A lonely gray boat bobbed like a cork in the Chesapeake Bay where its brackish waters converge with the Choptank River on Maryland’s Eastern Shore. On deck, four men reluctantly set aside their last-minute preparations and posed together for a photograph.
The day had finally arrived. “I started proposing this 20 years ago, and I’m not the first,” said Doug Wilson, a longtime oceanographer with the National Oceanic and Atmospheric Administration and now a consultant to the agency. “People were proposing this 20 years before that.”
Moments later, Wilson and a fellow crew member unceremoniously heaved a yellow buoy into the Bay’s gentle swells, launching a new era for monitoring the pulse of America’s largest estuary.
With its splashdown on that late April morning, the buoy became the first to operate under a new effort to vastly expand how scientists track “dead zones.” A partnership involving three federal agencies — NOAA, the U.S. Environmental Protection Agency and U.S. Geological Survey — aims to distribute 10 monitoring stations around the Bay and in a select number of tidal rivers by the end of 2025.
The main objective for the network is to give Bay scientists a clearer understanding of where and when low-oxygen conditions occur. These are often called “dead zones” because they are practically devoid of life; any living thing that can’t flee fast enough eventually suffocates.
While naturally occurring, the events are worsened by pollution. Farms and suburban landscapes across the Chesapeake’s 64,000-square-mile watershed leak excess nutrients — nitrogen and phosphorus — into the Bay. There, they feed algae blooms. When those blooms die off, they consume dissolved oxygen, leaving blobs of “dead” water in their wake.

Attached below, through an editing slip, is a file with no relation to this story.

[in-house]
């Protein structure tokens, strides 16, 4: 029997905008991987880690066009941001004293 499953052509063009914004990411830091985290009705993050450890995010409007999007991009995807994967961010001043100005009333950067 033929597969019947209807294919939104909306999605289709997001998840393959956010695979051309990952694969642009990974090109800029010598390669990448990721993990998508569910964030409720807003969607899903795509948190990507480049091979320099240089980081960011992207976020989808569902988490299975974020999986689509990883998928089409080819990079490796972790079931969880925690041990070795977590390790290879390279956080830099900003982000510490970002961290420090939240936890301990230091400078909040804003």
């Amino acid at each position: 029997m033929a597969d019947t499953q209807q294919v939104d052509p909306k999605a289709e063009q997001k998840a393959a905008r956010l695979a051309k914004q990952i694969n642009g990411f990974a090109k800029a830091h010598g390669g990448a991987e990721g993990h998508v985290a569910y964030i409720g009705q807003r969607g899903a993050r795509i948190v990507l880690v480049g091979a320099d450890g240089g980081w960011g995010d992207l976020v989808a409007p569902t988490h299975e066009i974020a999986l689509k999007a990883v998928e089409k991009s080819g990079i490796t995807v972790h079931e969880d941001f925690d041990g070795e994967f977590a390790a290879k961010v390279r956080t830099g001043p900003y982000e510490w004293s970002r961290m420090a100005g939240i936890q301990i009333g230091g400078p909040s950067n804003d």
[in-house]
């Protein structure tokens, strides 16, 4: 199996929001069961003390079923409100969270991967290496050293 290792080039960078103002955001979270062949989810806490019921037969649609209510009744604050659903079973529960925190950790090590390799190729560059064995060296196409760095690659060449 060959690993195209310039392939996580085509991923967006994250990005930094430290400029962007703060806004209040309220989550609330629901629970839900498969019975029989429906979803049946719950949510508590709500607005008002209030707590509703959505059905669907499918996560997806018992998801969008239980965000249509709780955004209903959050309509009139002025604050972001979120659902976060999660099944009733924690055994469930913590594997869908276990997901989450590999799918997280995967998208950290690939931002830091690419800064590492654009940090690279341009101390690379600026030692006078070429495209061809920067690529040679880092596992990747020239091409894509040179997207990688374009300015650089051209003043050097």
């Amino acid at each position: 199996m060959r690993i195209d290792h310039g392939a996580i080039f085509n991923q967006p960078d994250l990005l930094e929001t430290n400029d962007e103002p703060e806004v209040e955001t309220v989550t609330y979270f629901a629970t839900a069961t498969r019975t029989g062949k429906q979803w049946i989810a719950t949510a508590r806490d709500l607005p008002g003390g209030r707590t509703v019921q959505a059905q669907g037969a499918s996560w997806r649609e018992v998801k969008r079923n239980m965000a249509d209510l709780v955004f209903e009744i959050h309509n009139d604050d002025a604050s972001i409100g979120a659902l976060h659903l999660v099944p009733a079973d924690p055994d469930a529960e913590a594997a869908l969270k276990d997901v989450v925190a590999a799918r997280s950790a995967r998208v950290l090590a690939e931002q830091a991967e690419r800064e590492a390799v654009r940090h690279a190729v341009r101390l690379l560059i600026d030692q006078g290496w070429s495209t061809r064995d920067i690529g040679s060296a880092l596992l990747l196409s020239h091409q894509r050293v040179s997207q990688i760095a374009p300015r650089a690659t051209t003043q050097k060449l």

Bringing dead zones to heel has been the primary goal of the 40-year campaign to restore the Chesapeake Bay. Billions of state and federal dollars have been spent on the problem. But many questions about the performance of these measures remain unanswered, experts say, at least partly because real-world sampling of the Bay’s dissolved oxygen levels has been sparse.
“For large parts of the Bay, we just don’t have the ability to look at the oxygen,” said Tom Parham, head of the Maryland Department of Natural Resources’ Tidewater Ecosystem Assessment Program.
What is known about the Bay’s dead zones mostly derives from a handful of sources.
The Chesapeake Bay Program, the federal and multi-state partnership that drives the restoration, has maintained a boat-based monitoring program since 1984. The cruises visit 49 locations per month — twice per month from June to August during peak dead zone season. Researchers test oxygen levels every few feet in depth throughout the water column.
The main drawback from that method is that the samples represent a fleeting moment in time, experts say. If water quality turns up bad in a single monthly sample, it paints the entire month as bad. But research shows that oxygen concentrations can shift at a particular location within little more than a moment’s notice.